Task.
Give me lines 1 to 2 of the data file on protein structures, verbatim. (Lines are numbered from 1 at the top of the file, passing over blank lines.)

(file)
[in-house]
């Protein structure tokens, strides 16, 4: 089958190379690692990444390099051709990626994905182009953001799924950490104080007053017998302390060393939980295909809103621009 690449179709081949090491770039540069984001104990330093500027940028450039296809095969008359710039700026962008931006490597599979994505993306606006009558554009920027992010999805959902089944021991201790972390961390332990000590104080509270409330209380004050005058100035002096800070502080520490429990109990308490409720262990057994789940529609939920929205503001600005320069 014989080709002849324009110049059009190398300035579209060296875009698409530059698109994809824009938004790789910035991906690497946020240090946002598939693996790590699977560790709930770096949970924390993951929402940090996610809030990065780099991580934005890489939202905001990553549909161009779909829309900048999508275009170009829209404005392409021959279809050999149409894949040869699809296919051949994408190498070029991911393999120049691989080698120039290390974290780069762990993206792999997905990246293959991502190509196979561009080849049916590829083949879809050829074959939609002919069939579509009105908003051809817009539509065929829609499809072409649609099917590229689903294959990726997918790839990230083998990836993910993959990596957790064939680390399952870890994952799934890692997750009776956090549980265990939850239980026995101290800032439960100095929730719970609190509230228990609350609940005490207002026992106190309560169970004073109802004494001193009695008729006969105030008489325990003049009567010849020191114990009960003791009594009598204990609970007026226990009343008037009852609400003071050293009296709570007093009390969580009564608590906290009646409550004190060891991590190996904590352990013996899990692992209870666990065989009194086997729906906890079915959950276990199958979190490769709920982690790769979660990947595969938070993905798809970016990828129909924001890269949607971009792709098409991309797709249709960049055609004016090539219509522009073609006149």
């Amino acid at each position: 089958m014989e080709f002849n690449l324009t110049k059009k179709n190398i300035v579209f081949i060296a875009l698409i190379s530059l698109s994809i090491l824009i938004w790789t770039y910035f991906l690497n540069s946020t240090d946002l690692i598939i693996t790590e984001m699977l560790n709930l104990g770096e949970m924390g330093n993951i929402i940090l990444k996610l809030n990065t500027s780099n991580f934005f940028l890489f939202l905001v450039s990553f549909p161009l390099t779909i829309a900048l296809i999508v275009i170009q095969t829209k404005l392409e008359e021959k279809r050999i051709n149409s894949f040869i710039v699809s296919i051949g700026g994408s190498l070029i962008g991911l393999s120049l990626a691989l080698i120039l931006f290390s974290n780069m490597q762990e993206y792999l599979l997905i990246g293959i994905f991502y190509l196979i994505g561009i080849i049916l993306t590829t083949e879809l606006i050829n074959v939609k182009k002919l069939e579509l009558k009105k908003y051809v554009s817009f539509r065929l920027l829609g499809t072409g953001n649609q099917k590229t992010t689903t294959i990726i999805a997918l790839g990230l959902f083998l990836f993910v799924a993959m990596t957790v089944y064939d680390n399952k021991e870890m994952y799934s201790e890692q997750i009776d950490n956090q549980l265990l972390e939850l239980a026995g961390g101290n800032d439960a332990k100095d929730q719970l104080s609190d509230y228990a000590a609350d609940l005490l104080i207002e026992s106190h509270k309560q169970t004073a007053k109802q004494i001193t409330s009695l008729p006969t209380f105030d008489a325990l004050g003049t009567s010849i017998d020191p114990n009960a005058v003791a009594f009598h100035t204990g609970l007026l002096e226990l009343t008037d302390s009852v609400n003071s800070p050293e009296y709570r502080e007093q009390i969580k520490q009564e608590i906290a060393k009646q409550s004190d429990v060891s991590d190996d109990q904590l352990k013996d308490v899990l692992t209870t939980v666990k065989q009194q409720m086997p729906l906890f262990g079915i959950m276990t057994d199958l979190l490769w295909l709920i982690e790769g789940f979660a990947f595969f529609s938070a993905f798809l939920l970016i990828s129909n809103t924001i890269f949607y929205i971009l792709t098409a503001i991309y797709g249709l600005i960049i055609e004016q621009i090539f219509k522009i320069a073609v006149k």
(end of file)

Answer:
[in-house]
């Protein structure tokens, strides 16, 4: 089958190379690692990444390099051709990626994905182009953001799924950490104080007053017998302390060393939980295909809103621009 690449179709081949090491770039540069984001104990330093500027940028450039296809095969008359710039700026962008931006490597599979994505993306606006009558554009920027992010999805959902089944021991201790972390961390332990000590104080509270409330209380004050005058100035002096800070502080520490429990109990308490409720262990057994789940529609939920929205503001600005320069 014989080709002849324009110049059009190398300035579209060296875009698409530059698109994809824009938004790789910035991906690497946020240090946002598939693996790590699977560790709930770096949970924390993951929402940090996610809030990065780099991580934005890489939202905001990553549909161009779909829309900048999508275009170009829209404005392409021959279809050999149409894949040869699809296919051949994408190498070029991911393999120049691989080698120039290390974290780069762990993206792999997905990246293959991502190509196979561009080849049916590829083949879809050829074959939609002919069939579509009105908003051809817009539509065929829609499809072409649609099917590229689903294959990726997918790839990230083998990836993910993959990596957790064939680390399952870890994952799934890692997750009776956090549980265990939850239980026995101290800032439960100095929730719970609190509230228990609350609940005490207002026992106190309560169970004073109802004494001193009695008729006969105030008489325990003049009567010849020191114990009960003791009594009598204990609970007026226990009343008037009852609400003071050293009296709570007093009390969580009564608590906290009646409550004190060891991590190996904590352990013996899990692992209870666990065989009194086997729906906890079915959950276990199958979190490769709920982690790769979660990947595969938070993905798809970016990828129909924001890269949607971009792709098409991309797709249709960049055609004016090539219509522009073609006149």